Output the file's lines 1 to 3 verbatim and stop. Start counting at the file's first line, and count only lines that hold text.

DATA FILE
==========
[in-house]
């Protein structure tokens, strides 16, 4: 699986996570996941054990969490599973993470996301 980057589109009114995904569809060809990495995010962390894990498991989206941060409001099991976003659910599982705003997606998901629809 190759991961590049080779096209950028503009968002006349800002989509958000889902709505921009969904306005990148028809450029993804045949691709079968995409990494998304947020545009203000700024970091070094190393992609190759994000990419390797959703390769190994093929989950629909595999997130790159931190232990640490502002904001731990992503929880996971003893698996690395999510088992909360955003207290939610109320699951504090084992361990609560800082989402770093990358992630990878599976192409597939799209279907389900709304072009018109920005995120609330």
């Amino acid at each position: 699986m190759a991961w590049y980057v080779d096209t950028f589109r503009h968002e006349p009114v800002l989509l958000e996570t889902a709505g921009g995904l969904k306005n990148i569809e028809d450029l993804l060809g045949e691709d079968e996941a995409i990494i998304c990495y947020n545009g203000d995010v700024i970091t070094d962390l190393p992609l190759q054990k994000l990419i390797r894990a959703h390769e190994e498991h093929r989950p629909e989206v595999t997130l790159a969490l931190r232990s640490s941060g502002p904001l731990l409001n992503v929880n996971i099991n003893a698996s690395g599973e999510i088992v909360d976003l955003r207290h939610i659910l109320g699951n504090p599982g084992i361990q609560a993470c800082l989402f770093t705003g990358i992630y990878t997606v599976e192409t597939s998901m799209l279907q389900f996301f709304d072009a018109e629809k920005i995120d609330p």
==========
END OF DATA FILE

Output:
[in-house]
């Protein structure tokens, strides 16, 4: 699986996570996941054990969490599973993470996301 980057589109009114995904569809060809990495995010962390894990498991989206941060409001099991976003659910599982705003997606998901629809 190759991961590049080779096209950028503009968002006349800002989509958000889902709505921009969904306005990148028809450029993804045949691709079968995409990494998304947020545009203000700024970091070094190393992609190759994000990419390797959703390769190994093929989950629909595999997130790159931190232990640490502002904001731990992503929880996971003893698996690395999510088992909360955003207290939610109320699951504090084992361990609560800082989402770093990358992630990878599976192409597939799209279907389900709304072009018109920005995120609330």
């Amino acid at each position: 699986m190759a991961w590049y980057v080779d096209t950028f589109r503009h968002e006349p009114v800002l989509l958000e996570t889902a709505g921009g995904l969904k306005n990148i569809e028809d450029l993804l060809g045949e691709d079968e996941a995409i990494i998304c990495y947020n545009g203000d995010v700024i970091t070094d962390l190393p992609l190759q054990k994000l990419i390797r894990a959703h390769e190994e498991h093929r989950p629909e989206v595999t997130l790159a969490l931190r232990s640490s941060g502002p904001l731990l409001n992503v929880n996971i099991n003893a698996s690395g599973e999510i088992v909360d976003l955003r207290h939610i659910l109320g699951n504090p599982g084992i361990q609560a993470c800082l989402f770093t705003g990358i992630y990878t997606v599976e192409t597939s998901m799209l279907q389900f996301f709304d072009a018109e629809k920005i995120d609330p």